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Moisture Safety in Cold Attics with Thick Thermal Insulation

Harderup, Lars-Erik LU and Arfvidsson, Jesper LU (2010) International Conference on Building Envelope Systems and Technologies In [Host publication title missing] 2(2). p.403-404
Abstract
Damages, caused by moisture and mould, in cold attics have increased in Sweden during the last decades. The main reasons are thicker thermal insulation between the living space and the attic and lack of the heat and ventilation effects from a warm chimney. Cold attics are ventilated to avoid that heat leakage from the living space heats up the outer roof with snow melting and icicles as result. With reduced heat flux from the living space the original purpose of the ventilation is not valid any more. There can be other reasons to ventilate the attic, for example to take away the humid air that can be transported to the attic from the living space trough diffusion and moisture convection. Also water from small and occasional water leakage... (More)
Damages, caused by moisture and mould, in cold attics have increased in Sweden during the last decades. The main reasons are thicker thermal insulation between the living space and the attic and lack of the heat and ventilation effects from a warm chimney. Cold attics are ventilated to avoid that heat leakage from the living space heats up the outer roof with snow melting and icicles as result. With reduced heat flux from the living space the original purpose of the ventilation is not valid any more. There can be other reasons to ventilate the attic, for example to take away the humid air that can be transported to the attic from the living space trough diffusion and moisture convection. Also water from small and occasional water leakage can be removed from the attic by the ventilation.



There can also be disadvantages with ventilation. The wind pressure against the building can sometimes cause a negative pressure in the attic, which increases the moisture convection from the living space into the attic. During clear cold nights the heat radiation from the roof into the sky could lead to that the temperature at the inner side of the roof gets lower than outside, which increases the risk for condensation or high relative humidity.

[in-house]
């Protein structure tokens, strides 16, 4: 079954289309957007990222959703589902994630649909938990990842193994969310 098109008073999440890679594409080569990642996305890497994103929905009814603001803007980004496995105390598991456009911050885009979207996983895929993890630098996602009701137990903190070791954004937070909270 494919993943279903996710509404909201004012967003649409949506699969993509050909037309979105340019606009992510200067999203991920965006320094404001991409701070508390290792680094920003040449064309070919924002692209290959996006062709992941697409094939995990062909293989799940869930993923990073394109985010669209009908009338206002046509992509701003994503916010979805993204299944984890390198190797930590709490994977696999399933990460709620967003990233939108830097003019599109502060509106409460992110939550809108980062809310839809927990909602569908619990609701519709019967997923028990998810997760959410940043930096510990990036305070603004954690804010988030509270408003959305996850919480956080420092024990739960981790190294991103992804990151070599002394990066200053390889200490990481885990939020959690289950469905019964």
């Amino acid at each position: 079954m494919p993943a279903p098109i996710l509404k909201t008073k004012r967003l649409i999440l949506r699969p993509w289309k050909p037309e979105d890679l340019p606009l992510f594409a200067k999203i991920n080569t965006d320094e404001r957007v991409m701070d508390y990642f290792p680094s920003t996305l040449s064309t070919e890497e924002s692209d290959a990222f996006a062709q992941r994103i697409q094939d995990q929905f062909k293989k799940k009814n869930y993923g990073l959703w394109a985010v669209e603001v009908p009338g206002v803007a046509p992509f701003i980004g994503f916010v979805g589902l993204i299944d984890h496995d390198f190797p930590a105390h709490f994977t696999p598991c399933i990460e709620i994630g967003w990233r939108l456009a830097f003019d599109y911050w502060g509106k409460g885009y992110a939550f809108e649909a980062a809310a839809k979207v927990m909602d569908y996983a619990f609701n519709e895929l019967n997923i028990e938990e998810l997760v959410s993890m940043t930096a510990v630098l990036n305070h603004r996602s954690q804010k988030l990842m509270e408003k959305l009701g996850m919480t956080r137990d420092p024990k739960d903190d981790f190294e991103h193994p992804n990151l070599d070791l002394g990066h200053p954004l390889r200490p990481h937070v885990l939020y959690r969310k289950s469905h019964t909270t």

This paper presents field measurements and results from four different concepts to increase the moisture safety in cold attics. Attics with reduced ventilation, internal heat source, thin thermal insulation of the outer roof, and reduced ventilation combined with new types of underlay with reduced resistance to moisture flux are discussed and compared with calculations and a reference house. (Less)
Please use this url to cite or link to this publication:
author
organization
publishing date
type
Chapter in Book/Report/Conference proceeding
publication status
published
subject
keywords
insulation, attics, moisture safety, measurements
in
[Host publication title missing]
editor
Baskaran, A.
volume
2(2)
pages
2 pages
publisher
National Research Council Canada
conference name
International Conference on Building Envelope Systems and Technologies
language
English
LU publication?
yes
id
20f52036-776f-4306-8289-cafe65b5161b (old id 1687380)
date added to LUP
2010-09-29 16:37:13
date last changed
2016-04-16 10:01:48
@misc{20f52036-776f-4306-8289-cafe65b5161b,
  abstract     = {Damages, caused by moisture and mould, in cold attics have increased in Sweden during the last decades. The main reasons are thicker thermal insulation between the living space and the attic and lack of the heat and ventilation effects from a warm chimney. Cold attics are ventilated to avoid that heat leakage from the living space heats up the outer roof with snow melting and icicles as result. With reduced heat flux from the living space the original purpose of the ventilation is not valid any more. There can be other reasons to ventilate the attic, for example to take away the humid air that can be transported to the attic from the living space trough diffusion and moisture convection. Also water from small and occasional water leakage can be removed from the attic by the ventilation. <br/><br>
<br/><br>
There can also be disadvantages with ventilation. The wind pressure against the building can sometimes cause a negative pressure in the attic, which increases the moisture convection from the living space into the attic. During clear cold nights the heat radiation from the roof into the sky could lead to that the temperature at the inner side of the roof gets lower than outside, which increases the risk for condensation or high relative humidity.<br/><br>
<br/><br>
This paper presents field measurements and results from four different concepts to increase the moisture safety in cold attics. Attics with reduced ventilation, internal heat source, thin thermal insulation of the outer roof, and reduced ventilation combined with new types of underlay with reduced resistance to moisture flux are discussed and compared with calculations and a reference house.},
  author       = {Harderup, Lars-Erik and Arfvidsson, Jesper},
  editor       = {Baskaran, A.},
  keyword      = {insulation,attics,moisture safety,measurements},
  language     = {eng},
  pages        = {403--404},
  publisher    = {ARRAY(0x88dfc28)},
  series       = {[Host publication title missing]},
  title        = {Moisture Safety in Cold Attics with Thick Thermal Insulation},
  volume       = {2(2)},
  year         = {2010},
}